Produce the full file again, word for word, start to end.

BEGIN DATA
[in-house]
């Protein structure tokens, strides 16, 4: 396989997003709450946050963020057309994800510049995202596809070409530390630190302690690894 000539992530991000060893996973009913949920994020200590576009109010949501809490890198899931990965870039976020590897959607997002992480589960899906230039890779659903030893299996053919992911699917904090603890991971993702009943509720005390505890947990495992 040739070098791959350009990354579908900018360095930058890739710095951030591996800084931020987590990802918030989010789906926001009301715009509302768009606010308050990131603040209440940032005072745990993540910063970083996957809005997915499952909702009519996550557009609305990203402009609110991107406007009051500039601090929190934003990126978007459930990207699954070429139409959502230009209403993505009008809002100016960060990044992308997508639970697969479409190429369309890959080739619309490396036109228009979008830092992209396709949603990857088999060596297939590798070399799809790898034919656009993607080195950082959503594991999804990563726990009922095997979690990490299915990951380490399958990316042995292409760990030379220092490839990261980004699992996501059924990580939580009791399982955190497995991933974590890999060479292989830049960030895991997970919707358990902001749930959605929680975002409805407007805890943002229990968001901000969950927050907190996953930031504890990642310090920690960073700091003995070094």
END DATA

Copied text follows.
[in-house]
């Protein structure tokens, strides 16, 4: 396989997003709450946050963020057309994800510049995202596809070409530390630190302690690894 000539992530991000060893996973009913949920994020200590576009109010949501809490890198899931990965870039976020590897959607997002992480589960899906230039890779659903030893299996053919992911699917904090603890991971993702009943509720005390505890947990495992 040739070098791959350009990354579908900018360095930058890739710095951030591996800084931020987590990802918030989010789906926001009301715009509302768009606010308050990131603040209440940032005072745990993540910063970083996957809005997915499952909702009519996550557009609305990203402009609110991107406007009051500039601090929190934003990126978007459930990207699954070429139409959502230009209403993505009008809002100016960060990044992308997508639970697969479409190429369309890959080739619309490396036109228009979008830092992209396709949603990857088999060596297939590798070399799809790898034919656009993607080195950082959503594991999804990563726990009922095997979690990490299915990951380490399958990316042995292409760990030379220092490839990261980004699992996501059924990580939580009791399982955190497995991933974590890999060479292989830049960030895991997970919707358990902001749930959605929680975002409805407007805890943002229990968001901000969950927050907190996953930031504890990642310090920690960073700091003995070094």